To: Joe L. Price, Bank of America
My name’s Heather and I live in Olympia, Washington. I lost my house last year. Kind of fair and square, really, because I had no way to pay the mortgage. I had run myself $120,000 in debt after having a brain injury and losing my ability to work. So I knew what was coming and had to prepare for it. My doctor told me to stop talking to the collections people because conversations with them were making me feel suicidal. He said that my best option was to focus on getting medically stable so that moving wouldn’t kill me.
My neighbor Heather was also losing her house, and it made me curious because she was actually making money at the time. Maybe not enough money to pay the entire mortgage, but some. She had tried to negotiate with Bank of America, but they weren’t able to deal with her and kept sending people out to threaten her. She started drinking a lot. At the time I had accepted my fate and I was feeling a lot calmer about it. So I talked to her to console her and help her through it. She finally did lose her house in December 2010. I did too.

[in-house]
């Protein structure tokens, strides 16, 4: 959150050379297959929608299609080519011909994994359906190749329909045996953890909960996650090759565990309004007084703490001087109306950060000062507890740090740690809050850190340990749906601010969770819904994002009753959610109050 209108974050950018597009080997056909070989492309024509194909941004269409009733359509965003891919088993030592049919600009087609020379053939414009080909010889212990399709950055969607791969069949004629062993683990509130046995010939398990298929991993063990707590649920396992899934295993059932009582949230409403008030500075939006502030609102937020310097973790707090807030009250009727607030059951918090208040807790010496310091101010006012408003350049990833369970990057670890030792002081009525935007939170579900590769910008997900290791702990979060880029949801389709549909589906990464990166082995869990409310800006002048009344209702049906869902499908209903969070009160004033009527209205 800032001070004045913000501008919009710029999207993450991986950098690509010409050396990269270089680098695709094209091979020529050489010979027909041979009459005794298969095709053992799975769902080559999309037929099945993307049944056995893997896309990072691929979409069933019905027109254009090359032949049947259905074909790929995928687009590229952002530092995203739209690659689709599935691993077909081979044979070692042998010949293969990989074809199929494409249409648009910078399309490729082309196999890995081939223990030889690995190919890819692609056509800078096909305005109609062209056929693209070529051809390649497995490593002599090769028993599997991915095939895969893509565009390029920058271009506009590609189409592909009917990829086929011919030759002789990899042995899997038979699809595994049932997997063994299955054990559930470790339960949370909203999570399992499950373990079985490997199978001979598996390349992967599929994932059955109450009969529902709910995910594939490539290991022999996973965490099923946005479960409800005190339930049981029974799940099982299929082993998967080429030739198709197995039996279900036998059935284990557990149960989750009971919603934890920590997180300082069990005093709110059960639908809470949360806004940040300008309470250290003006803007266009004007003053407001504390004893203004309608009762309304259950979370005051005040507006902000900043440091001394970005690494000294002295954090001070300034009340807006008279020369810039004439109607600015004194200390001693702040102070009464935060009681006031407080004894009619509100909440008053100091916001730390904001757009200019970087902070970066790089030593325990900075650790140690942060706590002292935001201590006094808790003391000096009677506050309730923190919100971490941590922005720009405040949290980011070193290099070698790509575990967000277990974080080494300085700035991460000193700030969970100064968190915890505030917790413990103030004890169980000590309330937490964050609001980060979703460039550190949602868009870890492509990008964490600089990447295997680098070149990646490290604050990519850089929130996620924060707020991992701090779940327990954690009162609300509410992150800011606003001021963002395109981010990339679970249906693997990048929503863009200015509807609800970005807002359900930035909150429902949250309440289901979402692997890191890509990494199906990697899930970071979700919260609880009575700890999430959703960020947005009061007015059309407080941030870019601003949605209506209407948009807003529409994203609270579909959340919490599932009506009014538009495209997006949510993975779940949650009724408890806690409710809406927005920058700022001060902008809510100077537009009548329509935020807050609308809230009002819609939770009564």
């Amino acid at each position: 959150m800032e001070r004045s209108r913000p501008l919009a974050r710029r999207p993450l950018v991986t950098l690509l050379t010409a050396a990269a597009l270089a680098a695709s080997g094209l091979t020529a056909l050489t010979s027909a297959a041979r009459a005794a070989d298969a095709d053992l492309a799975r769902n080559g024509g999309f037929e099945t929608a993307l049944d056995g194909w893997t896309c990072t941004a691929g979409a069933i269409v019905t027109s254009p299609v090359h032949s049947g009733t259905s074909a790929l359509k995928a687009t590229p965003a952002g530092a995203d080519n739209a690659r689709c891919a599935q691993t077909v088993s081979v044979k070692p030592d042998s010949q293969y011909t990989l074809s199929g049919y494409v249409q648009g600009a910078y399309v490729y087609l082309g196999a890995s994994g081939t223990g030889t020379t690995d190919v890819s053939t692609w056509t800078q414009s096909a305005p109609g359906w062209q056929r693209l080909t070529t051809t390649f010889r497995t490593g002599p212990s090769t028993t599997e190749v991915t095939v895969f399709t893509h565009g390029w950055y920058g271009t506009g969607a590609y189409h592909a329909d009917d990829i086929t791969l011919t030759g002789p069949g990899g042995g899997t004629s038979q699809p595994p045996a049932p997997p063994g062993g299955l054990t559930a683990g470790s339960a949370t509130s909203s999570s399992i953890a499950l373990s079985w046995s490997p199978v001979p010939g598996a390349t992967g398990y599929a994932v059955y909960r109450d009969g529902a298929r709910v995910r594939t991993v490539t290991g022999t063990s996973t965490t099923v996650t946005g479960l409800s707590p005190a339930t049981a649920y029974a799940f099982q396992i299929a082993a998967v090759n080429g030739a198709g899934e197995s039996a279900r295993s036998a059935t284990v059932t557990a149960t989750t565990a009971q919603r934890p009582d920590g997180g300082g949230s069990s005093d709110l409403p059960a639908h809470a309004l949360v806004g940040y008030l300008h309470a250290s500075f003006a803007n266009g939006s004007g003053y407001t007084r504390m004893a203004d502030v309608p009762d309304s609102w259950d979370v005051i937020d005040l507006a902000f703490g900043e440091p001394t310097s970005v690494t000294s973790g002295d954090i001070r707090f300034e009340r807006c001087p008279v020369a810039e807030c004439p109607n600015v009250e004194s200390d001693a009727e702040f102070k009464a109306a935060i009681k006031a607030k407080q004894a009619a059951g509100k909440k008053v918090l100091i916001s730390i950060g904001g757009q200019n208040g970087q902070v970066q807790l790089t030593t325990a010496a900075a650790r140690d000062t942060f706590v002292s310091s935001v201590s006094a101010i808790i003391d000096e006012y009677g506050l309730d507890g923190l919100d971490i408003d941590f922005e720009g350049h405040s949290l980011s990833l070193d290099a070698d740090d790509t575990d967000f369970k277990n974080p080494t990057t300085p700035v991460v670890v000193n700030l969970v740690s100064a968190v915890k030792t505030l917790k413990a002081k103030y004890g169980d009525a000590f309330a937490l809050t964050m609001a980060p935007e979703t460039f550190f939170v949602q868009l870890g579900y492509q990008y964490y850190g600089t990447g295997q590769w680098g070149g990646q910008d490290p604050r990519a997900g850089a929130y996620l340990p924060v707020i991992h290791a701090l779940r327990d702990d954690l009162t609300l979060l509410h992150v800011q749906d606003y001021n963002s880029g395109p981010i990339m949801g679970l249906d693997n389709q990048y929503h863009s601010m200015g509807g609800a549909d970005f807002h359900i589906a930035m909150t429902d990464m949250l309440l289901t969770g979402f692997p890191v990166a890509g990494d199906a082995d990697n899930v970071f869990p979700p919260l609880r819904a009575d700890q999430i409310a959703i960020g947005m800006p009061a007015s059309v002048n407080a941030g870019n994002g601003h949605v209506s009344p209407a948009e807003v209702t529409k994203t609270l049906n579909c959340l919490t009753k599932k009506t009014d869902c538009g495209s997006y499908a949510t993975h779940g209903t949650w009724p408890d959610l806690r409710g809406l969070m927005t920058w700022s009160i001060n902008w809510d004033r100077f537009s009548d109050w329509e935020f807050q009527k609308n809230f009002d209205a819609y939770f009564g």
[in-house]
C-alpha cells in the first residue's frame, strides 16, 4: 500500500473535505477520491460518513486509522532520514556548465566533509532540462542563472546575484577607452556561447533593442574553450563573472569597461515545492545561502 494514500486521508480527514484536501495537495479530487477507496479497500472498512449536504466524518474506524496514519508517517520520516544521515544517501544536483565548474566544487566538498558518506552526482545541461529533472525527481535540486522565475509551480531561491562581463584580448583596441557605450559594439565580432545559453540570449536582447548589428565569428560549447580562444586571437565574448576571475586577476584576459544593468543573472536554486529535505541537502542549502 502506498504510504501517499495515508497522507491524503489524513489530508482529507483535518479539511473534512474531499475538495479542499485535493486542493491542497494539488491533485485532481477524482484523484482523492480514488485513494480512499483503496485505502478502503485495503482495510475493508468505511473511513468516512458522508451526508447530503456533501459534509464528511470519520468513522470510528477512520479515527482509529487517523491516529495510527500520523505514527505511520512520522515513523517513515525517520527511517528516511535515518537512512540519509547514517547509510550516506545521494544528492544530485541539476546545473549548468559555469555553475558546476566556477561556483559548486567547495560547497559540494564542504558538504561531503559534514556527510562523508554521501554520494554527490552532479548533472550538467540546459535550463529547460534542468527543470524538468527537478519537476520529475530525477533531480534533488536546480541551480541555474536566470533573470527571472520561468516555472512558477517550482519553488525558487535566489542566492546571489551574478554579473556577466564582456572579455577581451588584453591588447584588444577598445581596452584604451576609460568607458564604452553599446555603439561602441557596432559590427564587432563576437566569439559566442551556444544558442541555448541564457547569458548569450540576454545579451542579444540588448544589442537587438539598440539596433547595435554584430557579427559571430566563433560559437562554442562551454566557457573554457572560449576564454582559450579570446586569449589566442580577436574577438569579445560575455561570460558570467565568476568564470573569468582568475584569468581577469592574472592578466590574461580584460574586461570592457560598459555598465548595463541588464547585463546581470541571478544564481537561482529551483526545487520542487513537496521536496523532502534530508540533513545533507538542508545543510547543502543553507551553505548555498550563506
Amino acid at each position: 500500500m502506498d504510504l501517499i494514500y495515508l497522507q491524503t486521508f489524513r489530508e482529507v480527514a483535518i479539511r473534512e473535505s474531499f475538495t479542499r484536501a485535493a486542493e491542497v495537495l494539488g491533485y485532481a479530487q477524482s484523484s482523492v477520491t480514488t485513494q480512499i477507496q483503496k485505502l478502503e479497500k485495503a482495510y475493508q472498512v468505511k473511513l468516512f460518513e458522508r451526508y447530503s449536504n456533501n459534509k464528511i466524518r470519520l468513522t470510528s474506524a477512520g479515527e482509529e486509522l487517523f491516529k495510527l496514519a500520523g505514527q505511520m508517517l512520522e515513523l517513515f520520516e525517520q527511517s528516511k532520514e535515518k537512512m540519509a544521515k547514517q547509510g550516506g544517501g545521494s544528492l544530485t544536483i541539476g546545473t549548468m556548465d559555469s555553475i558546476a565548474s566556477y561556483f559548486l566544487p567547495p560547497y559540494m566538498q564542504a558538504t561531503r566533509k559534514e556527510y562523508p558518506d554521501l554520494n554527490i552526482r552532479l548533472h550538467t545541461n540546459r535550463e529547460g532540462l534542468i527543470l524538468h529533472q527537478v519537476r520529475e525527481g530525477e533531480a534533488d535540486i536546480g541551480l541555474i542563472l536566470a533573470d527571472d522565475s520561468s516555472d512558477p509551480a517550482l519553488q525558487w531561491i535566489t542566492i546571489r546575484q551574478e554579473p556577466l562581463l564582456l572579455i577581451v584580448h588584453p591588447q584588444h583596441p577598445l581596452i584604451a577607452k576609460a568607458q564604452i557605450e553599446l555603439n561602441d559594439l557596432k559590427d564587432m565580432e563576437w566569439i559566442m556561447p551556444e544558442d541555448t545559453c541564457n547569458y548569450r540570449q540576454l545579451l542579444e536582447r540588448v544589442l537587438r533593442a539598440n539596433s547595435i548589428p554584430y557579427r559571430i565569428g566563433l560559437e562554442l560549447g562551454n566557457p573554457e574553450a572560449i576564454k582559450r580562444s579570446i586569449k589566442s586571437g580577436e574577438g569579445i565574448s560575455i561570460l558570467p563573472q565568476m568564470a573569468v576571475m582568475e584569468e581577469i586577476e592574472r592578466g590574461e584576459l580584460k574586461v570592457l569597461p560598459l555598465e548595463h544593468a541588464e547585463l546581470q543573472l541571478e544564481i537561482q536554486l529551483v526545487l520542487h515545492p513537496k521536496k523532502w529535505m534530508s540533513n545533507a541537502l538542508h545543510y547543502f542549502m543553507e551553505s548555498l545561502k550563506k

Now the two houses from the two Heathers sit empty. Mine was bought by a real estate investor. He is trying to fix it up to make it into a rental property, but it’s taking more time than he anticipated. Hers is still for sale. That’s right. B of A could have collected some portion of a mortgage from my neighbor, but didn’t want to.
I don’t understand the logic of your employer, Joe. You all had a chance to have my neighbor try to pay her mortgage, but you didn’t take it. That seems weird. In my case, I was just some lady with brain damage and huge medical debt who might die, so I can see how the bank might want to get me out of the way so they could move forward and get a mortgage payment going as soon as they could. But you all really could have had a mortgage payment from my neighbor who had her mortgage with you.
I’m wondering, Joe, if you are seeing where all this foreclosure activity is getting us. For me, it has given me a somewhat macabre sense of humor. If your only priority over at B of A is your bottom line, such practices aren’t panning out from a fiscal standpoint, and you might want to take a look at them.